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J Virol. 2014 Jan;88(2):913-24. doi: 10.1128/JVI.02576-13. Epub 2013 Nov 6.

Inhibition of NF-κB-mediated inflammation in severe acute respiratory syndrome coronavirus-infected mice increases survival.

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  • 1Department of Molecular and Cell Biology, National Center of Biotechnology, Campus Universidad Autónoma de Madrid, Madrid, Spain.

Abstract

Severe acute respiratory syndrome coronavirus (SARS-CoV) is the etiological agent of a respiratory disease that has a 10% mortality rate. We previously showed that SARS-CoV lacking the E gene (SARS-CoV-ΔE) is attenuated in several animal model systems. Here, we show that absence of the E protein resulted in reduced expression of proinflammatory cytokines, decreased numbers of neutrophils in lung infiltrates, diminished lung pathology, and increased mouse survival, suggesting that lung inflammation contributed to SARS-CoV virulence. Further, infection with SARS-CoV-ΔE resulted in decreased activation of NF-κB compared to levels for the wild-type virus. Most important, treatment with drugs that inhibited NF-κB activation led to a reduction in inflammation and lung pathology in both SARS-CoV-infected cultured cells and mice and significantly increased mouse survival after SARS-CoV infection. These data indicated that activation of the NF-κB signaling pathway represents a major contribution to the inflammation induced after SARS-CoV infection and that NF-κB inhibitors are promising antivirals in infections caused by SARS-CoV and potentially other pathogenic human coronaviruses.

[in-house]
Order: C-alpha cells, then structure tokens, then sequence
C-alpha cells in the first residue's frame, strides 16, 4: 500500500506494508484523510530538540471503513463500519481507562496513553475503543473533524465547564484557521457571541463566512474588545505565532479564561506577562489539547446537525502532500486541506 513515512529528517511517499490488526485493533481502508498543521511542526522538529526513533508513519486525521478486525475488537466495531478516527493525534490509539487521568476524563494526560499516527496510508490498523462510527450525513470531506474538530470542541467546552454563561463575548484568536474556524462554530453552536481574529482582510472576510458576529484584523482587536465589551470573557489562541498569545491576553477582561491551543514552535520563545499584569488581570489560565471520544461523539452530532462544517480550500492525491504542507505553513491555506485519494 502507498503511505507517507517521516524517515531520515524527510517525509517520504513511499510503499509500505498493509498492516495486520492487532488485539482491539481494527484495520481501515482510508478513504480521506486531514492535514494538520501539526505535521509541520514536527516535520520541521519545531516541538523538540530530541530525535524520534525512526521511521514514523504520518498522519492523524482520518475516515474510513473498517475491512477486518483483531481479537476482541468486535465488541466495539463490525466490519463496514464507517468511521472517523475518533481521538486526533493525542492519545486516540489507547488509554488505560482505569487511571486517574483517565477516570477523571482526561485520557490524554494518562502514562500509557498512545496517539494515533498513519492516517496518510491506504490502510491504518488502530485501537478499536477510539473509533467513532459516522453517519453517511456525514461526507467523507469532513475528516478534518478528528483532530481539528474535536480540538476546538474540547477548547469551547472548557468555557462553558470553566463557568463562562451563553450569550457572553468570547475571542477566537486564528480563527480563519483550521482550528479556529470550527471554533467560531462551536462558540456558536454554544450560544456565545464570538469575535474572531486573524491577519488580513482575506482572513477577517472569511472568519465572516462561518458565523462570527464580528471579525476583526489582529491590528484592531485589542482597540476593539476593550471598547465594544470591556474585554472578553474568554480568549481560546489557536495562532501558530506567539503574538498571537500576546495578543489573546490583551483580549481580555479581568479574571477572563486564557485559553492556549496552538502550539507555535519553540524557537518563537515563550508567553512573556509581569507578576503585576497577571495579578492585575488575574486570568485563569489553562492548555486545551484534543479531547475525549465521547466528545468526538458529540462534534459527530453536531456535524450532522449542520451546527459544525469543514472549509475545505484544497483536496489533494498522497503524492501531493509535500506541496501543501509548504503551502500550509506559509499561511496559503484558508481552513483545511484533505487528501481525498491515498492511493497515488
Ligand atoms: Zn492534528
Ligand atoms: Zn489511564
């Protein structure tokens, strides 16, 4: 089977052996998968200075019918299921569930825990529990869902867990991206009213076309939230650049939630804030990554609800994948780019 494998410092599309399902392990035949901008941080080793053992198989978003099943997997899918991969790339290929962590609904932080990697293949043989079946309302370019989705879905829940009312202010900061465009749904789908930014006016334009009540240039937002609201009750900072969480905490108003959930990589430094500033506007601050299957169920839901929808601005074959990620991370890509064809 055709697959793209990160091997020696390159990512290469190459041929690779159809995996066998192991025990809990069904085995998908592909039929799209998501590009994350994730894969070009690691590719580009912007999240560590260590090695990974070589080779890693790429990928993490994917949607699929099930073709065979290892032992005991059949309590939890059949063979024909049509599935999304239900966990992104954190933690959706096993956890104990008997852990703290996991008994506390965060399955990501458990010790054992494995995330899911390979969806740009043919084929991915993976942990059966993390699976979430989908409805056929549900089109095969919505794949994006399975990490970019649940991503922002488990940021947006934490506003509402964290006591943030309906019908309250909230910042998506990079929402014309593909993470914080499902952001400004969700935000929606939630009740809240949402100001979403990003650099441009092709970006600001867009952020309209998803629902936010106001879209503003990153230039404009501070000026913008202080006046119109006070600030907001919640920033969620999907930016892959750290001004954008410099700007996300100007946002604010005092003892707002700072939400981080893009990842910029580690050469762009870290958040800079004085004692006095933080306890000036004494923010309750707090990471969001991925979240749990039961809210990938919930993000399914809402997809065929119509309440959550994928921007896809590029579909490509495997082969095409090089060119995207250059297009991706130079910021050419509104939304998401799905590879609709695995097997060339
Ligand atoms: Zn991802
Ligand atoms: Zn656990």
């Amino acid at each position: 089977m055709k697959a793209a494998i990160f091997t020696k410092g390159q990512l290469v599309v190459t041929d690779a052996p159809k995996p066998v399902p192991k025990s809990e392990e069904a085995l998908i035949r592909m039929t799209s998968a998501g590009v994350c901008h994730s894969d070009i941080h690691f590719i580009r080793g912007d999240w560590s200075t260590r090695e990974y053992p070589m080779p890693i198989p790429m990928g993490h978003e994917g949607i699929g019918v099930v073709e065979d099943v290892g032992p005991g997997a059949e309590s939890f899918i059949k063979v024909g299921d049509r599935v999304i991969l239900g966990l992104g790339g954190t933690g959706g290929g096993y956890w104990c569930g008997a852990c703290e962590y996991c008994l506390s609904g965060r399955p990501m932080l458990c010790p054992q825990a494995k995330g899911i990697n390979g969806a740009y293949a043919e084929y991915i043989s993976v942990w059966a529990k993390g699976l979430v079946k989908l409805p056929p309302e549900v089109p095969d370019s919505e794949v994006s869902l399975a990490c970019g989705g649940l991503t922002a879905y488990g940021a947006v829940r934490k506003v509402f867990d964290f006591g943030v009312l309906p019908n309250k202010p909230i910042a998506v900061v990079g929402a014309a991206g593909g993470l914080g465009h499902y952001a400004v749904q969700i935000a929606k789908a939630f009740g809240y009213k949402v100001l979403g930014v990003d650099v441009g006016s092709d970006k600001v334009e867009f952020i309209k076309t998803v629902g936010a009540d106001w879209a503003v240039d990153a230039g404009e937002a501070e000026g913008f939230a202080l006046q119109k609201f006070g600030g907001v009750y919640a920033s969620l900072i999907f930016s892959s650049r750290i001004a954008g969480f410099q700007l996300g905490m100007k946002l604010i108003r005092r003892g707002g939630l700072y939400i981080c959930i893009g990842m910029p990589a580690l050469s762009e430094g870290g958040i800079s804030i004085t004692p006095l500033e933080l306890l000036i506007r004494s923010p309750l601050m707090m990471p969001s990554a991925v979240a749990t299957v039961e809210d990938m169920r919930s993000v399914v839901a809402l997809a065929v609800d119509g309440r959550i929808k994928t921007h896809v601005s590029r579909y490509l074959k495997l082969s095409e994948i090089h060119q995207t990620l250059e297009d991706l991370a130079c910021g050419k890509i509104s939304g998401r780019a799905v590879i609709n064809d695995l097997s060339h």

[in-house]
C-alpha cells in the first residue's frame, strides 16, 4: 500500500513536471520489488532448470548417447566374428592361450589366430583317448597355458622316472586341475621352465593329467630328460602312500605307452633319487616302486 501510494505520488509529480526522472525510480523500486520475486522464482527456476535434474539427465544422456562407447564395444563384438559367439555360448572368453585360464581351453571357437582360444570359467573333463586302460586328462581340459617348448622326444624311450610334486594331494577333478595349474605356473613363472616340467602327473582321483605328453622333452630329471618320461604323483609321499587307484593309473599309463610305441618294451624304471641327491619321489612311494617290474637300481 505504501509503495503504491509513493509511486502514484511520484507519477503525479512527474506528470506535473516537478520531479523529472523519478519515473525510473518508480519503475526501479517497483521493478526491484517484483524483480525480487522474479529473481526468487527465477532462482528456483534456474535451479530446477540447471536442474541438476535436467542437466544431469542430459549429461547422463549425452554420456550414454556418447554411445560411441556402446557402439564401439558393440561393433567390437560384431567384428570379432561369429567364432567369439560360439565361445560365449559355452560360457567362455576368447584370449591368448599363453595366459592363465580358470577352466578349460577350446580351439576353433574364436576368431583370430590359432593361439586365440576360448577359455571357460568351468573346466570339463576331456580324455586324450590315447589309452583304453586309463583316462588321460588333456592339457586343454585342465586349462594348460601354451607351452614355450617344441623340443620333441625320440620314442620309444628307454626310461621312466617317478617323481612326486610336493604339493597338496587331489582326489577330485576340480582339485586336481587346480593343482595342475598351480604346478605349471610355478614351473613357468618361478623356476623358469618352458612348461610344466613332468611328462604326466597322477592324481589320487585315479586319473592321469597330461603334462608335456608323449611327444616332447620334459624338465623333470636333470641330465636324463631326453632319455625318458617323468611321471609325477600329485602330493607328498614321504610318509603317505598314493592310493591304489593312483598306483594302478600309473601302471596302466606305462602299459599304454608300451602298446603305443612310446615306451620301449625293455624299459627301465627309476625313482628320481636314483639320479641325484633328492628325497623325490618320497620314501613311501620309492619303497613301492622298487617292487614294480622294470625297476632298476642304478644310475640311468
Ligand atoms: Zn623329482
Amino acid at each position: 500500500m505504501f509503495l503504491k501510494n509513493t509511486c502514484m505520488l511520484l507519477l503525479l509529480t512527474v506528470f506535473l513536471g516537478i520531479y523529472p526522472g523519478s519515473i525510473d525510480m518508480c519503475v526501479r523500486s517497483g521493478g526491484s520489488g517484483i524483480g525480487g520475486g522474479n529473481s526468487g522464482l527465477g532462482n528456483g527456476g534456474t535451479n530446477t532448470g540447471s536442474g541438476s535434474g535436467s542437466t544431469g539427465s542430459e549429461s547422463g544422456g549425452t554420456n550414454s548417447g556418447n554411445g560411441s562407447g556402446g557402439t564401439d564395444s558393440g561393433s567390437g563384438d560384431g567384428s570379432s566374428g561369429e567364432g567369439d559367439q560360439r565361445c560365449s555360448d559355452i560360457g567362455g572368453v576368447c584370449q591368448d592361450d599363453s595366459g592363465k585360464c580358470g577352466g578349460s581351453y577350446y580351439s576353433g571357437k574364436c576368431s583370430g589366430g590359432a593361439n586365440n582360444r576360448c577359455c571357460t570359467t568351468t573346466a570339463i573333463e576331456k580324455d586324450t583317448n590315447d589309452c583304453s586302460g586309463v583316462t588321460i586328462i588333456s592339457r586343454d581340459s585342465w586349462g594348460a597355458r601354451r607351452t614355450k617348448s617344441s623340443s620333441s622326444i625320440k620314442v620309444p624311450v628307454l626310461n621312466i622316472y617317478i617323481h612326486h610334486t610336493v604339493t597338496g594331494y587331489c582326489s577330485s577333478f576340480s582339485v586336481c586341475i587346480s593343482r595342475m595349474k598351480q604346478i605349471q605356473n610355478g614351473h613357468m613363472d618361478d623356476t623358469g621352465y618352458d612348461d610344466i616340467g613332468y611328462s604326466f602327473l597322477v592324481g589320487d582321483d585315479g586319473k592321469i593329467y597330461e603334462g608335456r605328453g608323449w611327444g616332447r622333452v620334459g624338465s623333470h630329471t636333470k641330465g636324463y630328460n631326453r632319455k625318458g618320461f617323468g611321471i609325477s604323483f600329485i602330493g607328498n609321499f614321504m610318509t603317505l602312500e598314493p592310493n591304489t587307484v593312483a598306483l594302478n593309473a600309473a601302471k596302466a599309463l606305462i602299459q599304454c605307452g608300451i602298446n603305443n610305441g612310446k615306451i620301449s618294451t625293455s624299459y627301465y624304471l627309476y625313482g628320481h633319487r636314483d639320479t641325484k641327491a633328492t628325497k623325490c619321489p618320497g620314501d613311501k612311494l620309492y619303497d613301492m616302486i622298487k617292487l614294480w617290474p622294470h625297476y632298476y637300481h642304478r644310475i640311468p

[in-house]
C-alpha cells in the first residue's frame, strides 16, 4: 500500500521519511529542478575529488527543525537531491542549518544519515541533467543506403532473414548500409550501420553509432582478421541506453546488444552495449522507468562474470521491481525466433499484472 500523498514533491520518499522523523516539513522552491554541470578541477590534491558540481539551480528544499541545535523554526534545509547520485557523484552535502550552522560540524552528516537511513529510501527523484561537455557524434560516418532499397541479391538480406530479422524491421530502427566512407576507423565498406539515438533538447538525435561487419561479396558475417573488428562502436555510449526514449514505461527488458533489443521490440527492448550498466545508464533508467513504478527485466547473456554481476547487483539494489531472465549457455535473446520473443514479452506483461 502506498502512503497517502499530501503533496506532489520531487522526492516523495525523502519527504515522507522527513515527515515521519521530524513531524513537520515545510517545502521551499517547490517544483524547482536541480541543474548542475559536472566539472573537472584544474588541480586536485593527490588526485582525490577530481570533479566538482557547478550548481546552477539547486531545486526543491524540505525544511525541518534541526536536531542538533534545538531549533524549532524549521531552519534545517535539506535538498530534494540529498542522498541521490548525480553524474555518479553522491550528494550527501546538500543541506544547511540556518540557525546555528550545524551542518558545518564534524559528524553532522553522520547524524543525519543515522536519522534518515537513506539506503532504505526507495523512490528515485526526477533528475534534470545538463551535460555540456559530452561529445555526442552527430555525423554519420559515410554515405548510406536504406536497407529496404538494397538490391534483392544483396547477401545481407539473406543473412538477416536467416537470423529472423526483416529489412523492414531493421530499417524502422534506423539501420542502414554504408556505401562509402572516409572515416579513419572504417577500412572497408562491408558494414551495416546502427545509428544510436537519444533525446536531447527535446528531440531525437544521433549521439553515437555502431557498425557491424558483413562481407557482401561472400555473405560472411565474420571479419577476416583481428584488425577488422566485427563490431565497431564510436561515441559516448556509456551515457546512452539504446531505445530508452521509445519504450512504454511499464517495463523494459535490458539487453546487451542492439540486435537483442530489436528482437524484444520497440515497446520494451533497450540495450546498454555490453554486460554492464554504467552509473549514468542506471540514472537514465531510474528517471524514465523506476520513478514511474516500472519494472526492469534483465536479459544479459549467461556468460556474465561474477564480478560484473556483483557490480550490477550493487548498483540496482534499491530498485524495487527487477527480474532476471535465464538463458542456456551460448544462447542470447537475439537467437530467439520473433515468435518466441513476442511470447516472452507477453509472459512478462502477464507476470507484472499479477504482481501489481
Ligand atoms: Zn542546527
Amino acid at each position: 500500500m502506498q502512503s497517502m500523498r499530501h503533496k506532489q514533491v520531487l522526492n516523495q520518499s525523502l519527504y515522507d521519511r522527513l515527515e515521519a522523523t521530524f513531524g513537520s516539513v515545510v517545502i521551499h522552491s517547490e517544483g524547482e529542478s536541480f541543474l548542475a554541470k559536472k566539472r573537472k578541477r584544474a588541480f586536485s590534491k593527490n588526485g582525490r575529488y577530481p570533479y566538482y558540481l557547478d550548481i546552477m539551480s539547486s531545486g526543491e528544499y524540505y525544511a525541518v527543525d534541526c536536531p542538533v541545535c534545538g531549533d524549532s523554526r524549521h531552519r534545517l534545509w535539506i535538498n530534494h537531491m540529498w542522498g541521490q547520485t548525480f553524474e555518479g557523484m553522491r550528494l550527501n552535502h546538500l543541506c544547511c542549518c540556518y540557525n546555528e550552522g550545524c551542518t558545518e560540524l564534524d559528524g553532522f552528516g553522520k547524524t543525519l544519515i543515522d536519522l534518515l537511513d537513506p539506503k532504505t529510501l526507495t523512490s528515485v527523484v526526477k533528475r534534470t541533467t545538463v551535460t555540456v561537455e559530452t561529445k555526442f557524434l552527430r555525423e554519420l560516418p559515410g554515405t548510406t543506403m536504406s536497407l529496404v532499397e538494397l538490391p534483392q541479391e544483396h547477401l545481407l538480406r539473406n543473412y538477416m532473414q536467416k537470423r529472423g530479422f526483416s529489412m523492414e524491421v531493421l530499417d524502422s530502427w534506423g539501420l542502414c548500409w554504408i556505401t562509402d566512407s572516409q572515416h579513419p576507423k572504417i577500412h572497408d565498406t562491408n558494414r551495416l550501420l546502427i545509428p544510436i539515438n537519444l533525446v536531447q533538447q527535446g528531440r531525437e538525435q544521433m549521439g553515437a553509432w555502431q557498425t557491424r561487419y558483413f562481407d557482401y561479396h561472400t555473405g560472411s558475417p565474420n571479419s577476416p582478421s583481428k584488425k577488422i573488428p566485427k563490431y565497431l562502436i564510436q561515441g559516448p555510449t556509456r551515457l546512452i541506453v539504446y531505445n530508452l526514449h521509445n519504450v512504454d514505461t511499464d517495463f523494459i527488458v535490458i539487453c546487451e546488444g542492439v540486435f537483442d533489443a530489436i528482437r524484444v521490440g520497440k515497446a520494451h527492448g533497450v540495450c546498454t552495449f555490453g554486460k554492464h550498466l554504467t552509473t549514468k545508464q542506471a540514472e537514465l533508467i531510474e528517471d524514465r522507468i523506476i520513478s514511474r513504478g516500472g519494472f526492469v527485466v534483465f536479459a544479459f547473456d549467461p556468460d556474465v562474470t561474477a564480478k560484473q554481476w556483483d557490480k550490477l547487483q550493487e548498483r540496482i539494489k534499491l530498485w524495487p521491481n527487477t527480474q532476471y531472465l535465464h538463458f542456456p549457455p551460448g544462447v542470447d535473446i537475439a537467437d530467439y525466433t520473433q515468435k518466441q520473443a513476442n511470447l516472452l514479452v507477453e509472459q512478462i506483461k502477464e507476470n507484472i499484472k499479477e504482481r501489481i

PMID:
24198408
[PubMed - indexed for MEDLINE]
PMCID:
PMC3911641
Free PMC Article
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